Today's Environmental News in New York
Risks to human health, drinking water supplies and the environment from one high-volume hydrofracking oil or gas well are hundreds of times greater than from one conventional well. The odds that New York’s regulatory system can protect property owners from these new risks are not good. Here is why.
With summer heating up, officials on Long Island Monday asked for help from the Centers for Disease Control and Prevention in a battle against what they call an "aggressive" and "vicious" pest known to transmit tropical diseases such as dengue fever: the Asian tiger mosquito.
Federal, state and local authorities are launching campaigns to eradicate the onset of a dangerous invasive species. Hydrilla, an aquatic plant from Southeast Asia, is now clinging to the banks of area waterways.
An underground toxic plume beneath the property contains chemical degreasers and other materials dating back to the Vietnam War. Among the chemicals in the plume is suspected-cancer-contributor, trichloroethylene.
Trainloads of New York City garbage will begin arriving in Niagara Falls early next year. They will keep coming for 20 years.
Sewage: you know it when you smell it, and it's not hard to smell it at the north end of Farrell Avenue, where dense trees and brush stand between a residential neighborhood and the Hutchinson River.
When Pramilla Malick's son developed asthma last summer, he was 16, which is considered old for the onset of asthma. Malick said their symptoms would erupt during or after an "odor event," a period of malodorous emissions at the new Millennium Pipeline gas compressor station nearby.
Nearly 2 million New Yorkers rely on private wells for drinking water. Most of them have never done extensive testing to know what's in their water.
When Pramilla Malick's son developed asthma last summer, he was 16, which is considered old for the onset of asthma. His symptoms began at a time when she and her daughter and some of their neighbors in Minisink New York were also experiencing new ailments.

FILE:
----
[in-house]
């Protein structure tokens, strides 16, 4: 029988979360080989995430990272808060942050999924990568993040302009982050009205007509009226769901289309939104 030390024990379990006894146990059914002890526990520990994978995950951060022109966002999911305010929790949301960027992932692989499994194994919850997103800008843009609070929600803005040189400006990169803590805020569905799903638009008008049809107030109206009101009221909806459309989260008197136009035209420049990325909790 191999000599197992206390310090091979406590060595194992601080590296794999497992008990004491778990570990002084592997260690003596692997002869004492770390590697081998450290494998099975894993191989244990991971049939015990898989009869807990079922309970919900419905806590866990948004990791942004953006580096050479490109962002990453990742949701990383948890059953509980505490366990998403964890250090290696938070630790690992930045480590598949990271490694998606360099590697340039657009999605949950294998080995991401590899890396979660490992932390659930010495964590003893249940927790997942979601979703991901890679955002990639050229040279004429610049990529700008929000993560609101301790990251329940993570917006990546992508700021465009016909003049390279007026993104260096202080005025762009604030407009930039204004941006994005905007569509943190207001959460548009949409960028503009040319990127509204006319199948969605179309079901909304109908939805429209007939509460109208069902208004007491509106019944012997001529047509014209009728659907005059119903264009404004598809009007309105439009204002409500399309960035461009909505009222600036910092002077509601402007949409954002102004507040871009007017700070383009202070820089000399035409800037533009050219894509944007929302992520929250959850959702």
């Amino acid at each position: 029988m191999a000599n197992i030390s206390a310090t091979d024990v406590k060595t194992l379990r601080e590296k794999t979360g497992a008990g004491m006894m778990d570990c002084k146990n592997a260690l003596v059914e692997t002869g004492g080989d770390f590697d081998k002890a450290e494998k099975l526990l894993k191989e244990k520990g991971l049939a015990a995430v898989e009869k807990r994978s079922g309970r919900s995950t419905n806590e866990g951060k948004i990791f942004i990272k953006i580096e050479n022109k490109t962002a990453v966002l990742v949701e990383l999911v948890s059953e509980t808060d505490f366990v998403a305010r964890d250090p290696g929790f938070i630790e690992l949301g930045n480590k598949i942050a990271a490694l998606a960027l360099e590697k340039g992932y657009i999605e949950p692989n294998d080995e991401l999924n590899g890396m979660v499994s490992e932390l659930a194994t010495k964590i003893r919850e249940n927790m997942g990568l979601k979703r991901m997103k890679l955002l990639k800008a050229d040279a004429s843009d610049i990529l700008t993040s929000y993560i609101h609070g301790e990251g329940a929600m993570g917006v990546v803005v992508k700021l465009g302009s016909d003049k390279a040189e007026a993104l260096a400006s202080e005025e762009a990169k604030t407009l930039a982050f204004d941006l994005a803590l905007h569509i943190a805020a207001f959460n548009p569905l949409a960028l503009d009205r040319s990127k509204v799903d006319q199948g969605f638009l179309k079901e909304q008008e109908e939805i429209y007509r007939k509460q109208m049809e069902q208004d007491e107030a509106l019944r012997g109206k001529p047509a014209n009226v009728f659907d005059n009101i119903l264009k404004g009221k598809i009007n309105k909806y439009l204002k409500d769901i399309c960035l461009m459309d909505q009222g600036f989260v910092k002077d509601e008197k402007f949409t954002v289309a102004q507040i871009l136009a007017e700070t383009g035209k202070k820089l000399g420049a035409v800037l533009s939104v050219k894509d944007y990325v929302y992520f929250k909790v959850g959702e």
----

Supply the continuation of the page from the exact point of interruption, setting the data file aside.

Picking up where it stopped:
If all goes well, the New York Brownfield Cleanup Program will help bring a new owner and new business into the former JK Electric building. The company closed the facility four years ago after PCB contamination under previous owners was discovered.
Environmental experts on both sides of Long Island Sound are embarking on new initiatives designed to educate the public about the importance of preserving Plum Island.
Sen. Charles Schumer Thursday called on the Environmental Protection Agency to begin an investigation into the dumping of thousands of tons of contaminated materials on at least three sites in the Town of Islip.
Radioactive tritium in the groundwater beneath the Indian Point nuclear power plant could be part of an ongoing leak and not a momentary spike as first thought, federal regulators said Thursday.
Lockheed Martin would continue treating contaminated groundwater at and around a North Hempstead, New York, property it once owned under a plan proposed this month by the state Department of Environmental Conservation.
Intensive lobbying at the Capitol by the chemical industry could derail a bill that would limit chemicals in some children's products.
Recent test findings by the U.S. Environmental Protection Agency of possible carcinogens in water discharged from the Dewey Loeffel toxic landfill Superfund site plant into the Valatie Kill have prompted Town Supervisor David Fleming to call for additional water filtration at the plant.
A mysterious red spill that tainted the Mohawk River near the Glenville Business & Technology Park last month turned out to be latex paint that had gotten into the municipal sewer system, according to federal military officials whose facility in the park was first thought to be the source of the spill.
As the legislative session winds down this week, state lawmakers are working to extend a controversial pollution cleanup program that has already cost taxpayers more than $1 billion and could cost billions more in coming years.
The news keeps getting worse in the scandal surrounding illegal dumping in the Town of Islip. Another site has been found and more toxic material has been verified, and it becomes ever clearer that someone -- more than one person, most likely -- has a cynical and callous disregard for human health, the environment and the law.
It could take at least six months to fully clear Roberto Clemente Park of the estimated 50,000 tons of construction debris laced with toxins, Islip Town officials say, prompting concerns from health experts, environmentalists and local residents as they await full disclosure of contaminant levels.
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